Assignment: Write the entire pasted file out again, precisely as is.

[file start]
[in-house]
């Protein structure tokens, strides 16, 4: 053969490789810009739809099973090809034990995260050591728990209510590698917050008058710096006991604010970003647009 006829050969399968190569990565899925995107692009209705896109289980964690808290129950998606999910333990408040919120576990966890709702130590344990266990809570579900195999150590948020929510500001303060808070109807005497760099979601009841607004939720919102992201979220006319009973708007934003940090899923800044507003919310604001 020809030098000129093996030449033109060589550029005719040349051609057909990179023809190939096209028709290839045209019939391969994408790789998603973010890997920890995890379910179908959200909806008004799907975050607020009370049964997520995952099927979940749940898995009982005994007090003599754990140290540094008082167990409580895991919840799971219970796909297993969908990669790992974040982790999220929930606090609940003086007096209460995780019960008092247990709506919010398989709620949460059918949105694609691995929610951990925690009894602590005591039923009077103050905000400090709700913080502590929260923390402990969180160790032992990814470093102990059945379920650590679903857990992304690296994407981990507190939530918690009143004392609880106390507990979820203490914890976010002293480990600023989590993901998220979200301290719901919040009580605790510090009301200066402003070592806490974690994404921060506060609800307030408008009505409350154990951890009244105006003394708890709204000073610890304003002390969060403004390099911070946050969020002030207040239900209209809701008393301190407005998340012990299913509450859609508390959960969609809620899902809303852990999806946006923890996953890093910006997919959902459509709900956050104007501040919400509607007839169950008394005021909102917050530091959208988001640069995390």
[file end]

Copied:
[in-house]
């Protein structure tokens, strides 16, 4: 053969490789810009739809099973090809034990995260050591728990209510590698917050008058710096006991604010970003647009 006829050969399968190569990565899925995107692009209705896109289980964690808290129950998606999910333990408040919120576990966890709702130590344990266990809570579900195999150590948020929510500001303060808070109807005497760099979601009841607004939720919102992201979220006319009973708007934003940090899923800044507003919310604001 020809030098000129093996030449033109060589550029005719040349051609057909990179023809190939096209028709290839045209019939391969994408790789998603973010890997920890995890379910179908959200909806008004799907975050607020009370049964997520995952099927979940749940898995009982005994007090003599754990140290540094008082167990409580895991919840799971219970796909297993969908990669790992974040982790999220929930606090609940003086007096209460995780019960008092247990709506919010398989709620949460059918949105694609691995929610951990925690009894602590005591039923009077103050905000400090709700913080502590929260923390402990969180160790032992990814470093102990059945379920650590679903857990992304690296994407981990507190939530918690009143004392609880106390507990979820203490914890976010002293480990600023989590993901998220979200301290719901919040009580605790510090009301200066402003070592806490974690994404921060506060609800307030408008009505409350154990951890009244105006003394708890709204000073610890304003002390969060403004390099911070946050969020002030207040239900209209809701008393301190407005998340012990299913509450859609508390959960969609809620899902809303852990999806946006923890996953890093910006997919959902459509709900956050104007501040919400509607007839169950008394005021909102917050530091959208988001640069995390």